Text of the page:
Coolio, who has died suddenly aged 59, was an accessible star of the US west coast hip-hop scene whose 1995 single Gangsta’s Paradise became one of the most successful rap songs of all time, topping charts around the world.
Although he had emerged in the late 1980s from the same Los Angeles neighborhood as the combative hip-hop artists Dr Dre, Eazy-E, Ice Cube and the rest of the NWA crew, Coolio’s subject matter and demeanour were lightweight in comparison with some of his peers. Gangsta’s Paradise, which appeared in the movie Dangerous Minds (1995), starring Michelle Pfeiffer, took as its topic the short and brutal existence of the career criminal, but its poppy tones reflected Coolio’s more melodic and playful positioning at the lighter end of rap.
It was a formula that served Coolio well in the late 90s as his first two albums sold millions of copies worldwide. But after five years in the spotlight he fell out of favor as other hip-hop artists came into the mainstream, and for the next three decades he was perhaps better known for his chirpy work in reality TV, gameshows and film.
Coolio’s real name was Artis Ivey. Born in the small town of Monessen, Pennsylvania, to Jackie Slater, a factory worker, and Artis Ivey Sr, a carpenter, at the age of 11 he moved with his mother to Compton, a tough, gang-ridden area of LA.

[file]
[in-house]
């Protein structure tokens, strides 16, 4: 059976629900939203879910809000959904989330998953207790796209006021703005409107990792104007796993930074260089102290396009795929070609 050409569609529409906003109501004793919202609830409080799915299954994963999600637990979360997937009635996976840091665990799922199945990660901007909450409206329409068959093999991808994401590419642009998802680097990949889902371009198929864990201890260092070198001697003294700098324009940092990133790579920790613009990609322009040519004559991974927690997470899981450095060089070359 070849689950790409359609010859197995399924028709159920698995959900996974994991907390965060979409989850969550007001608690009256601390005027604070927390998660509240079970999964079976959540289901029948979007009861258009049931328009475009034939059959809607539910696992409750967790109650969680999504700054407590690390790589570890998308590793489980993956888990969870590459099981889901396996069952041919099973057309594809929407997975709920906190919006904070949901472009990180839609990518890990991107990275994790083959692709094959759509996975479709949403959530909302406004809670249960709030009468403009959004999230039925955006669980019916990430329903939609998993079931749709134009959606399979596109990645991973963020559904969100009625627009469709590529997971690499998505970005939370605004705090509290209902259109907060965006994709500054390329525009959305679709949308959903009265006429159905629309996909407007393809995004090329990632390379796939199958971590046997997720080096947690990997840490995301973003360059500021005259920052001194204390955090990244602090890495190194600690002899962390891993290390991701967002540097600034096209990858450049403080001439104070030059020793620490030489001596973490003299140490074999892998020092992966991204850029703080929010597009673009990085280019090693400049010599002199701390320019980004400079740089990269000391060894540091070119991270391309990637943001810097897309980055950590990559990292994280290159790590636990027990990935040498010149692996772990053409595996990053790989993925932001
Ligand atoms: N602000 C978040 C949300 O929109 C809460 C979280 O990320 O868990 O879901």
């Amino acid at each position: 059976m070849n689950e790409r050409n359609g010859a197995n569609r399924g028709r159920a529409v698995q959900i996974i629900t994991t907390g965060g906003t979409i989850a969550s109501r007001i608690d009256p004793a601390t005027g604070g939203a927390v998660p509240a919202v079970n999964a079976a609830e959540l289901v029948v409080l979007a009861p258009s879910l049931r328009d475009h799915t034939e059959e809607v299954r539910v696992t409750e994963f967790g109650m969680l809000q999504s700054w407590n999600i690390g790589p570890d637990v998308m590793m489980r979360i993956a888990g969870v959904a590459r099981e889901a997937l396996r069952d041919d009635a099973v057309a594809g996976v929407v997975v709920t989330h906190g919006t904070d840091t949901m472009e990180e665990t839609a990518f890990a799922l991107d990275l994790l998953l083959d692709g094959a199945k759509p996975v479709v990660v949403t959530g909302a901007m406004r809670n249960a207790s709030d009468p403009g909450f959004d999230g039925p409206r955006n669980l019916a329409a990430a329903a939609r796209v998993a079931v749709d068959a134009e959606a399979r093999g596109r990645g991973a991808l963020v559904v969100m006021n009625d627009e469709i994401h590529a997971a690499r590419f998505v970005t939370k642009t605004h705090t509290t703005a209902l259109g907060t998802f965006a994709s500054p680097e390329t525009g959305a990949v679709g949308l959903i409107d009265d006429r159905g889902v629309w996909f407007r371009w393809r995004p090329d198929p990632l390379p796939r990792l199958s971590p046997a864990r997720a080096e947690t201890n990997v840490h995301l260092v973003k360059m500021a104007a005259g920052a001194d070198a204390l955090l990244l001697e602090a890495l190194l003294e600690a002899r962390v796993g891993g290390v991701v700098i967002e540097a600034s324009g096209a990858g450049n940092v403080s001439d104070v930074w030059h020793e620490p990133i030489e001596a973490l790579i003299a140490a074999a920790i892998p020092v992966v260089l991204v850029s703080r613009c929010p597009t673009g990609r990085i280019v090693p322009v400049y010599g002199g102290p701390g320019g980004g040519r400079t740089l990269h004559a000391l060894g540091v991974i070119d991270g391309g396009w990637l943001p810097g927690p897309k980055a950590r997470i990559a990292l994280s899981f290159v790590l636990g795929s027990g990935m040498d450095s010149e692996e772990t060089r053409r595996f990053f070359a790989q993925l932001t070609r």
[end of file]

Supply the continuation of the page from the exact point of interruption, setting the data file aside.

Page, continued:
At high school and then Compton Community College he was a bright pupil, making a name for himself as a rapper on the local scene, where his slick performances earned him the nickname “Coolio Iglesias” after the Spanish singer Julio, later shortened to Coolio. His early work was featured on the Los Angeles hip-hop radio station KDAY and he released his first single, Whatcha Gonna Do ?, in 1987, to muted response.
Coolio’s progress was interrupted when he became involved in gang activity, did some jail time as a juvenile offender and developed a crack-cocaine habit. After rehab he emerged determined to refocus, finding new discipline by working first as a volunteer firefighter in the forests of northern California and then as a security guard at Los Angeles airport.